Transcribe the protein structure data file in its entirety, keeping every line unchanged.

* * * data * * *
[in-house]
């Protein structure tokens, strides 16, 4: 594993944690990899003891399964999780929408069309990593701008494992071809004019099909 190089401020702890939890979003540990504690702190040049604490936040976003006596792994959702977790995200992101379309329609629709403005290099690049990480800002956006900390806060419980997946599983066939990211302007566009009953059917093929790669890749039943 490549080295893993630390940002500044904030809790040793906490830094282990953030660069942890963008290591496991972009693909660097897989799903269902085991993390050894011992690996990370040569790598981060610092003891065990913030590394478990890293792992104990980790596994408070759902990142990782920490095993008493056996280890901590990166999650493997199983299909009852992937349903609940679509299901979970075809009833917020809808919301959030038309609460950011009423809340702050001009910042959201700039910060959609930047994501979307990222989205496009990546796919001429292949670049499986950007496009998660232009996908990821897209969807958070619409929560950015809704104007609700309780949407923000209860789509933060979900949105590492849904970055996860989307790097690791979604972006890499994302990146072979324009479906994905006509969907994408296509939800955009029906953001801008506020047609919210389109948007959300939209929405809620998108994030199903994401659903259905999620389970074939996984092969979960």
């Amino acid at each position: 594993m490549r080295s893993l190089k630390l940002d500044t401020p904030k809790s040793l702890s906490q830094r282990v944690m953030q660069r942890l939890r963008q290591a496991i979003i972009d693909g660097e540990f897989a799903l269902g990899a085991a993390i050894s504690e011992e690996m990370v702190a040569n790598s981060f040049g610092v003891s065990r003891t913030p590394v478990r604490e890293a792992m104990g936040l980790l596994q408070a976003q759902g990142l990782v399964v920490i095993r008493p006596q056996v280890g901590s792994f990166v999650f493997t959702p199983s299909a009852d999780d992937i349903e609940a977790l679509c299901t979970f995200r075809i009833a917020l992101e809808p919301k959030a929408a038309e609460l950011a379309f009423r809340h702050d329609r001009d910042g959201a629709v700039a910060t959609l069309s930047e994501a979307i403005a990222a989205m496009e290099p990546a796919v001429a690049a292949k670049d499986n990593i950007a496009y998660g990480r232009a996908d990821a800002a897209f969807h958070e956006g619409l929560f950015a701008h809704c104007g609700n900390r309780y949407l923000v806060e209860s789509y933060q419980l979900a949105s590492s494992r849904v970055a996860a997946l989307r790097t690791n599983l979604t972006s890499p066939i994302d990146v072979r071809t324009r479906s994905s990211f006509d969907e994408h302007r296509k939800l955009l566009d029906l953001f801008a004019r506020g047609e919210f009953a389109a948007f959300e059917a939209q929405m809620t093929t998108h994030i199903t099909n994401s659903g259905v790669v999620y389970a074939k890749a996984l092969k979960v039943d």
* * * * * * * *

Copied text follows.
[in-house]
């Protein structure tokens, strides 16, 4: 594993944690990899003891399964999780929408069309990593701008494992071809004019099909 190089401020702890939890979003540990504690702190040049604490936040976003006596792994959702977790995200992101379309329609629709403005290099690049990480800002956006900390806060419980997946599983066939990211302007566009009953059917093929790669890749039943 490549080295893993630390940002500044904030809790040793906490830094282990953030660069942890963008290591496991972009693909660097897989799903269902085991993390050894011992690996990370040569790598981060610092003891065990913030590394478990890293792992104990980790596994408070759902990142990782920490095993008493056996280890901590990166999650493997199983299909009852992937349903609940679509299901979970075809009833917020809808919301959030038309609460950011009423809340702050001009910042959201700039910060959609930047994501979307990222989205496009990546796919001429292949670049499986950007496009998660232009996908990821897209969807958070619409929560950015809704104007609700309780949407923000209860789509933060979900949105590492849904970055996860989307790097690791979604972006890499994302990146072979324009479906994905006509969907994408296509939800955009029906953001801008506020047609919210389109948007959300939209929405809620998108994030199903994401659903259905999620389970074939996984092969979960």
């Amino acid at each position: 594993m490549r080295s893993l190089k630390l940002d500044t401020p904030k809790s040793l702890s906490q830094r282990v944690m953030q660069r942890l939890r963008q290591a496991i979003i972009d693909g660097e540990f897989a799903l269902g990899a085991a993390i050894s504690e011992e690996m990370v702190a040569n790598s981060f040049g610092v003891s065990r003891t913030p590394v478990r604490e890293a792992m104990g936040l980790l596994q408070a976003q759902g990142l990782v399964v920490i095993r008493p006596q056996v280890g901590s792994f990166v999650f493997t959702p199983s299909a009852d999780d992937i349903e609940a977790l679509c299901t979970f995200r075809i009833a917020l992101e809808p919301k959030a929408a038309e609460l950011a379309f009423r809340h702050d329609r001009d910042g959201a629709v700039a910060t959609l069309s930047e994501a979307i403005a990222a989205m496009e290099p990546a796919v001429a690049a292949k670049d499986n990593i950007a496009y998660g990480r232009a996908d990821a800002a897209f969807h958070e956006g619409l929560f950015a701008h809704c104007g609700n900390r309780y949407l923000v806060e209860s789509y933060q419980l979900a949105s590492s494992r849904v970055a996860a997946l989307r790097t690791n599983l979604t972006s890499p066939i994302d990146v072979r071809t324009r479906s994905s990211f006509d969907e994408h302007r296509k939800l955009l566009d029906l953001f801008a004019r506020g047609e919210f009953a389109a948007f959300e059917a939209q929405m809620t093929t998108h994030i199903t099909n994401s659903g259905v790669v999620y389970a074939k890749a996984l092969k979960v039943d």